"Inveniam viam aut faciam" : I will either
find a way, or I shall make one
THE LINUX FILESYSTEM
LAYOUT - GENERAL EXPLANATION
Many newcomers to linux have looked at the way it is laid out and
cringed. "It looks
so different to windows" is a common complaint. This is true, but thats
reason we want to move to linux is it not, it is not windows, linux
does in fact owe a
lot to it's unix heritage. But ranting aside, lets take a look at the
filesystem layout in general terms, and see if we cannot demystify it a
Well, thats it. Please be aware that
this is nothing but an overview. Things can and do change
from distribution to distribution. Also each of these directories could
have heaps more detailed
information written about them. But the above descriptions are a broad
map, which should help
you better find your way around, and help you understand, your linux
This is the root
of the linux filesystem, it contains all the other directories.
This is also the first mounted directory, so if it cannot be found, the
the boot process will stall.
As you may have guesses bin
is short for binaries,
and it is in this folder that
all the binaries/programs required for booting and using the system.
There should be no subdirectories in this directory.
This is where everything is that happens before the kernel launches any
type of user mode
programs. There is the kernel image, the kernel configuration file,
grub has it's config
file here, etc. Changing things here unless you know what you're doing
is bad, thus
this directory should only be owned by root. A general security
recommendation is that
this directory should be on it's own little partition.
is short for devices,
it is here where all the different devices used by
your linux system reside as well as many more. There are literally
hundreds of files
here which correspond to your hardware. Like /dev/hda
is the device file for your first ide device. The devices in this
directory can mostly be put into two type of devices,
the first are block devices which are used to store data, these include
hard drives, cdrom's, etc. The second broad type of devices are
character devices which are used to transfer data, these include serial
ports, usb, firewaire, etc.
A very important directory this one, and one to definetly back up. This
is where all
the system-realted configuration files are stored. This includes those
for the base system such as /etc/passwd
as well as for any packages which may be installed, such as /etc/samba/smb.conf
Be very careful of playing with the files here.
Pretty self-explanatory this one, this is the where all the users have
their home directories and where all of their files are saved by
default. Generally most systems
are setup in such a way that each user's directory is only usable by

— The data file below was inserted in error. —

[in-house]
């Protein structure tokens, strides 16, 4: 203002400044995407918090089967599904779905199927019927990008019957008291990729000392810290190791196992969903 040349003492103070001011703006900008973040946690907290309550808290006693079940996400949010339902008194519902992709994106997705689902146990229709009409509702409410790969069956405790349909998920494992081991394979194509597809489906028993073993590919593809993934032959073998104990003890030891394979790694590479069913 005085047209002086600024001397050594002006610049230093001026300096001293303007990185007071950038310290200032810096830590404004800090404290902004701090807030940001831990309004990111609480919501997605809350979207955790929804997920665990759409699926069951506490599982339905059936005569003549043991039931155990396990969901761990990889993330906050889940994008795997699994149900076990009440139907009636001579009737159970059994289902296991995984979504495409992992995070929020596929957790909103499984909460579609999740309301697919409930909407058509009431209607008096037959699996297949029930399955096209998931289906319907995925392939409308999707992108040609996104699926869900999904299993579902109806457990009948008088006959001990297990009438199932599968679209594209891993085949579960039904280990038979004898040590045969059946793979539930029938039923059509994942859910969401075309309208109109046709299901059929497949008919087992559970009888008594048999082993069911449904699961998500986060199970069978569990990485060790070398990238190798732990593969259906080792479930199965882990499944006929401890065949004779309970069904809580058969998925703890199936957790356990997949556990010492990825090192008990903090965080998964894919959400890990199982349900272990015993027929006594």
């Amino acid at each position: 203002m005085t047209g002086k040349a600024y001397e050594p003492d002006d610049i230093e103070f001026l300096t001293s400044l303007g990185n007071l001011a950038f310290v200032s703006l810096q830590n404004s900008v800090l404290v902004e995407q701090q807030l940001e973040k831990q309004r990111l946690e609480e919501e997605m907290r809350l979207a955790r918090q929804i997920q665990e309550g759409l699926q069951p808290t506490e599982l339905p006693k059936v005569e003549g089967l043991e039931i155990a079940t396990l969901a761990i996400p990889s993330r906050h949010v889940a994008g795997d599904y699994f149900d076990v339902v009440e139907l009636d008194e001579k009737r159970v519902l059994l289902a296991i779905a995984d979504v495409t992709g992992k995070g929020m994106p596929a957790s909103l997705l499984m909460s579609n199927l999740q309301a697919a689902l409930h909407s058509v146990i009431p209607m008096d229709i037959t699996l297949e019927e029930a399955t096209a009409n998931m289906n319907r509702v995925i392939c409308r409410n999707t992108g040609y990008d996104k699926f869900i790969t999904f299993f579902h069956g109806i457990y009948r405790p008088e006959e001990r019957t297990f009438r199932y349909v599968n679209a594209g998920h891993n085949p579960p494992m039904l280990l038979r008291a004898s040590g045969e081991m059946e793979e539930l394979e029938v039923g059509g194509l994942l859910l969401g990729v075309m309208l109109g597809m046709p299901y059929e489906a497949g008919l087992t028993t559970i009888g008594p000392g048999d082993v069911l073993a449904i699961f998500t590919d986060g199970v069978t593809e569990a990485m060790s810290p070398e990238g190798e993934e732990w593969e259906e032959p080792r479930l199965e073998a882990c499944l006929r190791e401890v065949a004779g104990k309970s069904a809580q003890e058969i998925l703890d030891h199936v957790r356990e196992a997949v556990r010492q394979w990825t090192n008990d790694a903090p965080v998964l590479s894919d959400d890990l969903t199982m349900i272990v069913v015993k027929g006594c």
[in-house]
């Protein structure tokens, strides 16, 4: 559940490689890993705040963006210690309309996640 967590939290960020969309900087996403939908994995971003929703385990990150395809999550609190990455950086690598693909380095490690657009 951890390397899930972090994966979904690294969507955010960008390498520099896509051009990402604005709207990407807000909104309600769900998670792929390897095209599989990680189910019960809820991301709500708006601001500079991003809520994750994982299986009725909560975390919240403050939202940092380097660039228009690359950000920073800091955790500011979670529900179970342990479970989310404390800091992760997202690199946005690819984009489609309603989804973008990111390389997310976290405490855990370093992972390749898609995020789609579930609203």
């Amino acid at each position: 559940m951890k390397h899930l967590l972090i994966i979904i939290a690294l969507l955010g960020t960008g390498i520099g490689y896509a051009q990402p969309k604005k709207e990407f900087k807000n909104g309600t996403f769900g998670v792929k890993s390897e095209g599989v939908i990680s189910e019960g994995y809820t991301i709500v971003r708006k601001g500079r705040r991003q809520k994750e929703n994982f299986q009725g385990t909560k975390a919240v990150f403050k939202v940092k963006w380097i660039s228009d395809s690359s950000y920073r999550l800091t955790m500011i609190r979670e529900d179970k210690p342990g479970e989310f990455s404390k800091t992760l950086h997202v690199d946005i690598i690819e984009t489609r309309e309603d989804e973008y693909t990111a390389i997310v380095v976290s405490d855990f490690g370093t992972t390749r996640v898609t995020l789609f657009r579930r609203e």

that user. It
can also be very helpful to have this directory on its own partition.
Not only does
this make upgrading easier, but it also stops any user from using up
all the space
on your system disk with their files.
is short for libraries,
and it here that linux stores it's shared libraries,
which can be seen with the .so
extension. These files are needed by the system and many
of the tools used on the system. Certain folders hold the modules used
by the kernel itself.
Fiddle here only if you know what you're really sure you know what you
The mount directory, which is shortened to mnt.
It is here where devices are generally mounted. Now mounting
is something which a lot of people new to linux struggle with. When
you mount a device you make it accessible to the system. Using mount
the first partition of your first ide device /dev/hda1
to the directory /mnt/data,
so that anyone on your linux box wishing to access the data on this
would look in /mnt/data.
You remove this mount
by using umount /mnt/dev/hda1.
If you want these mounts
to occur at startup add the information to /etc/fstab.
A lot of modern distributions will also do automounting, automatically
detecting any new devices and automatically mounting and unmounting
them. But I believe that it is
always a good idea to know what to do just in case.
Optional software -not part of the standard install- generally goes
here. Each piece of software
will have it's own directory. This is also where software which has
been installed system-wide
This directory allows you a real-time access window into the workings
of the kernel. The
files are generally all 0 bytes in size, but do have data contained
within them. The directory is therefore referred to as a Virtual
File System, as the files are
representations of different kernel configurations. You can view view
some, to see exactly what is happening on your server.
are the binaries generally used by the systems administrator to carry
out their duties. The binaries here would be for things like creating
partiotions, or filesystems, etc. This could also be where certain
network daemons are installed to.
Also pretty self-explanatory this one, /tmp
is where any temporary files go. This
directory is specifically setup so that anyone can write to it, but
only the owners of the files in it can actually use them. Also, this
directory is generally cleaned up -everything
deleted- with each reboot.
This is the home to all the user space binaries and the libraries,
documentation, etc that
go with them. For this reason /usr
occupies quite a bit of disk space. You will also
see that it has many subdirectories which are found off of the /
directory. All of
these contain user space application information.
short for variables, is all non-static data. This includes log files,
files, spool files, etc. The files in this directory are expected to be